homo sapien pedestrians is truly a remarkable occurence.

Salvador Dali: The Fish.

Darwin: It was the logical next step after coming down from
the trees.

Emily Dickinson: Because it could not stop for death.

Epicurus: For fun.

Ralph Waldo Emerson: It didn't cross the road; it transcended it.

Johann von Goethe: The eternal hen-principle made it do it.

Ernest Hemingway: To die. In the rain.

Werner Heisenberg: We are not sure which side of the road the chicken
was on, but it was moving very fast.

David Hume: Out of custom and habit.

Jack Nicholson: 'Cause it (censored) wanted to. That's the (censored)

Pyrrho the Skeptic: What road?

Ronald Reagan: I forget.

John Sununu: The Air Force was only too happy to provide the
transportation, so quite understandably the chicken
availed himself of the opportunity.

The Sphinx: You tell me.

Mr. T: If you saw me coming you'd cross the road too!

Henry David Thoreau: To live deliberately ... and suck all the marrow
out of life.

Mark Twain: The news of its crossing has been greatly exaggerated.

Molly Yard: It was a hen!

Zeno of Elea: To prove it could never reach the other side.

Chaucer: So priketh hem nature in hir corages.

Wordsworth: To wander lonely as a cloud.

The Godfather: I didn't want its mother to see it like that.

Keats: Philosophy will clip a chicken's wings.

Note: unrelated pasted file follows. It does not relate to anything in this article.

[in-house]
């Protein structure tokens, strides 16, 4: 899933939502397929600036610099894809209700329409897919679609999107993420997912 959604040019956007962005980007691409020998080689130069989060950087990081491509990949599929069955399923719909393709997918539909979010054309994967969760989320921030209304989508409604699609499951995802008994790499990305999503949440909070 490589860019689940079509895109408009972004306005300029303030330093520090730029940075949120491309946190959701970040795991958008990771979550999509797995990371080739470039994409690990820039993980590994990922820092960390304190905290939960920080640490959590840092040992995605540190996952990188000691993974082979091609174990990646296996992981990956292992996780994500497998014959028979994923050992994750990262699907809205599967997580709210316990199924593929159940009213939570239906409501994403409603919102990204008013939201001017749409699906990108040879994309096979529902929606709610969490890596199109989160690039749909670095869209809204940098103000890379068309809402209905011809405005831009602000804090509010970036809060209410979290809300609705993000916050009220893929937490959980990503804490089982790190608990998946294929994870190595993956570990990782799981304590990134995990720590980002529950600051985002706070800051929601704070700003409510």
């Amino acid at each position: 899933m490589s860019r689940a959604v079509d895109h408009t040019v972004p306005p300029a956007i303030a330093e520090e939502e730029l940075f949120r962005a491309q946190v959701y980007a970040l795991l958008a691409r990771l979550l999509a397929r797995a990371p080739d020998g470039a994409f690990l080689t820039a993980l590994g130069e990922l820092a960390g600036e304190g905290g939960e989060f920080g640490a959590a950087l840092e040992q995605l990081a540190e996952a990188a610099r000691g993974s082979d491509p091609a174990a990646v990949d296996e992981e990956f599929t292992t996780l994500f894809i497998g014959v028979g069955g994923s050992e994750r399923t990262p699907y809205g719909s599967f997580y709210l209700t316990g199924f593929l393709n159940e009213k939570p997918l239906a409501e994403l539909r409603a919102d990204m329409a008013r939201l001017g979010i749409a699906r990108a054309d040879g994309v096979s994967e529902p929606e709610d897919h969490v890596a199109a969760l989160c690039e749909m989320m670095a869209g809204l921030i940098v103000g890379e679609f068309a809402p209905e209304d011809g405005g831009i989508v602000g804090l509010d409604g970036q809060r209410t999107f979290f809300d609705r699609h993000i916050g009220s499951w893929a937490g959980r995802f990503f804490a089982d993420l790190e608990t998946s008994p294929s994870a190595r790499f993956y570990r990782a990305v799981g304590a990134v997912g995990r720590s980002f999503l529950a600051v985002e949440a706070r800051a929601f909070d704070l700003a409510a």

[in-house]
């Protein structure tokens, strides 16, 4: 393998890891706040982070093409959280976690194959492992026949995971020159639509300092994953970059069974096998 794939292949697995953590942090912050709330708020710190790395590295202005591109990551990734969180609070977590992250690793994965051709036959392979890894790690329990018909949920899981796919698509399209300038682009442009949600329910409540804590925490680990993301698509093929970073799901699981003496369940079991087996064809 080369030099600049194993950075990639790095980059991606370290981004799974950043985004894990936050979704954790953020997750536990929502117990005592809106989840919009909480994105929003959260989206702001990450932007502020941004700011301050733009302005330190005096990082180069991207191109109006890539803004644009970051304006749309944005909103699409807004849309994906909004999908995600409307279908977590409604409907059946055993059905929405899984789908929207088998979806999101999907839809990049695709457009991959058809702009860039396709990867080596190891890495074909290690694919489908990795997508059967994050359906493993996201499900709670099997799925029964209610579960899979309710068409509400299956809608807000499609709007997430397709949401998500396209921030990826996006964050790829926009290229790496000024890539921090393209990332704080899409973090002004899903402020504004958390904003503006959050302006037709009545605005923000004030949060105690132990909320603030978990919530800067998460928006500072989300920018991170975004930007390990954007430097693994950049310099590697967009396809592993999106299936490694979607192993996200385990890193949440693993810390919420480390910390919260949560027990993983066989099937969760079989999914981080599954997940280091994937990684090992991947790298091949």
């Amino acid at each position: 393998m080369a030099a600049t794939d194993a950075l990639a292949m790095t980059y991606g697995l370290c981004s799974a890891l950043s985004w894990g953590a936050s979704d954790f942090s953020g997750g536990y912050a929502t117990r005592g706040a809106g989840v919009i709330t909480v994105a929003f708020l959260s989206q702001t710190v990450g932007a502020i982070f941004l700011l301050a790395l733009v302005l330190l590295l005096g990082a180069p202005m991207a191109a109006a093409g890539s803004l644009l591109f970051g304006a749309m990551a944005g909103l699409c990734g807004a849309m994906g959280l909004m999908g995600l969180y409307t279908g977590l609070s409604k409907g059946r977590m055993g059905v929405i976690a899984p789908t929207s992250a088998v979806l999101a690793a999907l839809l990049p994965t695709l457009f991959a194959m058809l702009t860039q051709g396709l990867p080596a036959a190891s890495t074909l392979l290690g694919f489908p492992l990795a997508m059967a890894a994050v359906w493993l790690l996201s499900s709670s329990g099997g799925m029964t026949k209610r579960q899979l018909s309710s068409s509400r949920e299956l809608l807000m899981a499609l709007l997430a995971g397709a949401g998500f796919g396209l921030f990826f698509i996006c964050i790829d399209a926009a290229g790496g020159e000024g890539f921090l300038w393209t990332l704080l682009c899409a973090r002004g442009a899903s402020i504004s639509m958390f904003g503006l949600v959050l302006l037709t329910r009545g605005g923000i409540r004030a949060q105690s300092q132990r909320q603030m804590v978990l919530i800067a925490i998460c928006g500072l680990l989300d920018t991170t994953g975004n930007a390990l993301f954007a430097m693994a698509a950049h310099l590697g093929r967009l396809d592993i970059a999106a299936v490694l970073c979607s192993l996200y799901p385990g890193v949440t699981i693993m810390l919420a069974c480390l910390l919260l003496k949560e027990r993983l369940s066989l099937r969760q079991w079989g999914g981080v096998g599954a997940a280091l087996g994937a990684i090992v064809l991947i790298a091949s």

Blake: To see heaven in a wild fowl.

Othello: Jealousy.

Dr Johnson: Sir, had you known the Chicken for as long as I have,
you would not so readily enquire, but feel rather the
Need to resist such a public Display of your own
lamentable and incorrigible Ignorance.

Mrs Thatcher: This chicken's not for turning.

Supreme Soviet: There has never been a chicken in this photograph.

Oscar Wilde: Why, indeed? One's social engagements whilst in
town ought never expose one to such barbarous
inconvenience - although, perhaps, if one must cross a
road, one may do far worse than to cross it as the
chicken in question.

Kafka: Hardly the most urgent enquiry to make of a low-grade
insurance clerk who woke up that morning as a hen.

Swift: It is, of course, inevitable that such a loathsome,
filth-ridden and degraded creature as Man should assume
to question the actions of one in all respects his

Macbeth: To have turned back were as tedious as to go o'er.

Whitehead: Clearly, having fallen victim to the fallacy of
misplaced concreteness.

Freud: An die andere Seite zu kommen. (Much laughter)

Hamlet: That is not the question.

Donne: It crosseth for thee.

Pope: It was mimicking my Lord Hervey.

Constable: To get a better view.

How about you, "Why did the chicken cross the road?"

Sunday, November 11, 2012


It’s that time of the year again.

Like people awakening from cryostasis, Christmas trees are brought out from old boxes covered in dust along with their matching trinkets, balls, and accessories—cleaned and polished to be set up just in time for the Holiday Season.

This is what I did throughout my long weekend beginning Friday. But unlike many of you who have old Christmas trees, we opted to give away our old one to a relative, and instead, bough a new, 7-foot tree from Divisoria. Being the only guy in the family, I was tasked to take charge of designing the tree with the help of my sister. Last year’s theme was gold; Hence, we decided that silver will be this year’s motif.

I was in for a surprise lesson in life with this weekend task.